“Infamous satirical news site The Onion has a particularly infamous article that is re-run every time there is a mass shooting in the USA. No, I’m not here to make a political statement; the point of the article in question is to comment on the repetitive nature of the occurrence. I’m just wondering whether I should make such a generic, re-runnable review for the glut of stoner doom bands that all sound exactly the same. You know the type: they don’t know whether they want to be Black Sabbath, Sleep or Kyuss, always add “psychedelic” to their self-description for no reason, and bury their lack of variation and originality by playing louder and adding more fuzz. Jointhugger play stoner doom; can they break the cycle?” Stone cold.

Hex A.D. – Funeral Tango for Gods & Men Review

Hex A.D. – Funeral Tango for Gods & Men Review

“Much like a first love, a first review will always hold a special place in your heart. I popped my AMG cherry on Hex A.D.’s cheeky 2018 offering, Netherworld Triumphant. While dad-metal isn’t usually my thing, the confident and eclectic blend of influences the band served up, ranging from Cathedral to Sabbath, may not have been original, but it sure was a lot of fun. 2020’s follow-up, Astrotongue in the Electric Garden, dialed up the sex references even further, doubled down on the psychedelia, and signposted a band on the cusp of something great. When Funeral Tango for Gods and Men dropped, I took one look at the zany cover and figured this was it: these Norwegians were ready to ascend.” Funerary fuzz.

She Said Destroy – Succession Review

She Said Destroy – Succession Review

“Sifting through the depths of the Angry Metal Guy promo trough recently, I realized I was still riding the high of listening to and processing the new Seven Spires album. I came to the conclusion that I needed a change of musical scenery for my next review. When I came across She Said Destroy‘s promo describing genre-bending melodic death metal, I determined the Norwegian band’s latest release might be the album I need to cleanse my musical palate.” Morbid arrangers.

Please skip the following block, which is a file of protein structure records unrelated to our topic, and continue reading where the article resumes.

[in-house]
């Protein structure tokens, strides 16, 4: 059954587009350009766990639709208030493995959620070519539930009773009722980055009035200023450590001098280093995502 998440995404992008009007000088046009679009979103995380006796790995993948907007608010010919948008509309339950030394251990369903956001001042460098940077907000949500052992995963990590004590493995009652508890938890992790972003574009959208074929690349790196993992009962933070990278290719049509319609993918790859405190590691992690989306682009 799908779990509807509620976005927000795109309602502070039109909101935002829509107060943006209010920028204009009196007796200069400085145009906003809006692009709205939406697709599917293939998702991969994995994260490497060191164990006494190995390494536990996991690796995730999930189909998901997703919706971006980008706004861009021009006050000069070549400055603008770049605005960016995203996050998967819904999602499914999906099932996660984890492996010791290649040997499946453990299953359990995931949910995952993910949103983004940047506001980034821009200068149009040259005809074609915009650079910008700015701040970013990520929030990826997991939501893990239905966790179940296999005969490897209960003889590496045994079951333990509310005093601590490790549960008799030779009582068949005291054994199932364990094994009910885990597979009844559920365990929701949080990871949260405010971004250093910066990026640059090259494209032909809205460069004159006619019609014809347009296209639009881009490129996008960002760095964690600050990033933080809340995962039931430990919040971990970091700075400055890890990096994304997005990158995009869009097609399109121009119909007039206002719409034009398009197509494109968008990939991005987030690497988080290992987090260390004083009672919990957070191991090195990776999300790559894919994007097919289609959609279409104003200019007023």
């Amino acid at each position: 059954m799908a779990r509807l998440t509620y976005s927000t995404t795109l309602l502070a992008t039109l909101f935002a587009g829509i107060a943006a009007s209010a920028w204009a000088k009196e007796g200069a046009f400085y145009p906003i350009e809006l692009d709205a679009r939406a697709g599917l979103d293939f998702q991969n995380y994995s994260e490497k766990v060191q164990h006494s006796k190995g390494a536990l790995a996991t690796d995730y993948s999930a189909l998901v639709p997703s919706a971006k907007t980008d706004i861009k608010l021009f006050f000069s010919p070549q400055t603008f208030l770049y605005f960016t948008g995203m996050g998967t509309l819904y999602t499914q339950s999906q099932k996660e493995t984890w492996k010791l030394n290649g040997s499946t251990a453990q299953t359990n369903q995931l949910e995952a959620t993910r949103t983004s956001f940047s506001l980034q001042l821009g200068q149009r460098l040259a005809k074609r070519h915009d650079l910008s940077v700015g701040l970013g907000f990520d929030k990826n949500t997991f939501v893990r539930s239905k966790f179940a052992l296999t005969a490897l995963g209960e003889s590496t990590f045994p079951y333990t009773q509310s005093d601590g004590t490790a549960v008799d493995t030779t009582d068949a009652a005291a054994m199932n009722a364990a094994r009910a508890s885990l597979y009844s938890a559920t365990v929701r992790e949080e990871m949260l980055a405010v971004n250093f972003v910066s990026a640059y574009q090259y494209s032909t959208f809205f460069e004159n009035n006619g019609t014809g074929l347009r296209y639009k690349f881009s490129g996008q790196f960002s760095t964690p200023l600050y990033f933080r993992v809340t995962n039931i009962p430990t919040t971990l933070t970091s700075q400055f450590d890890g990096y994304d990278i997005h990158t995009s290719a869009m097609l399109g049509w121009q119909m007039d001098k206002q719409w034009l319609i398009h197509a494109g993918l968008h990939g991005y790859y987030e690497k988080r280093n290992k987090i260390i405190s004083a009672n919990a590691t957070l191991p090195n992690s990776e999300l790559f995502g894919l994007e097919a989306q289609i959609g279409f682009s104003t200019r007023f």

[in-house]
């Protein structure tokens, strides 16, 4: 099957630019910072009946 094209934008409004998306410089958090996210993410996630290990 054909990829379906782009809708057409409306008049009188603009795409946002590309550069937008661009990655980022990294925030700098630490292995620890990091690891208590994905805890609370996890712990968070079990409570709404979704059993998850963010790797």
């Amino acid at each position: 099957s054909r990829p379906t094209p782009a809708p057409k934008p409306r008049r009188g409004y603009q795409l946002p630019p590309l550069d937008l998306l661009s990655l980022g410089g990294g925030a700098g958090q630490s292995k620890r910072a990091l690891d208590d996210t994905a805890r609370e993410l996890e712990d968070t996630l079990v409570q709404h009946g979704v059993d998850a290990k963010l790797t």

Order – The Gospel Review

Order – The Gospel Review

“It’s no secret that I like Mayhem. Since Slayer disbanded, they’re my favorite active metal band. Each of their “eras” has offered something unique, special, memorable, and great. I’ve been listening to the legendary Deathcrush a lot lately, and I’ve never found anything quite like it. Imagine my surprise, then, when I learned that Norway’s Order existed and featured Manheim (drums on Deathcrush) and Messiah (some vocals on Deathcrush).” Crushing.

Kite – Currents Review

Kite – Currents Review

“Let’s conduct a thought experiment: picture a noise band selling their souls to play better noise. The devil appears in a cloud of sulfur at a crossroads. He does this a lot, so he doesn’t stop to notice this particular intersection is the crux of sludge and post-hardcore. He offers the assembled musicians incomparable guitar skills in exchange for their eternal essence. “You mean like a more abrasive guitar tone?” they ask, which kind of throws him. He conjures visions of the fame and carnal pleasures awaiting if they accept his offer. They point out that they screen print their own t-shirts in the bassist’s garage and they doubt they could fill orders over 100.” Hard bargains.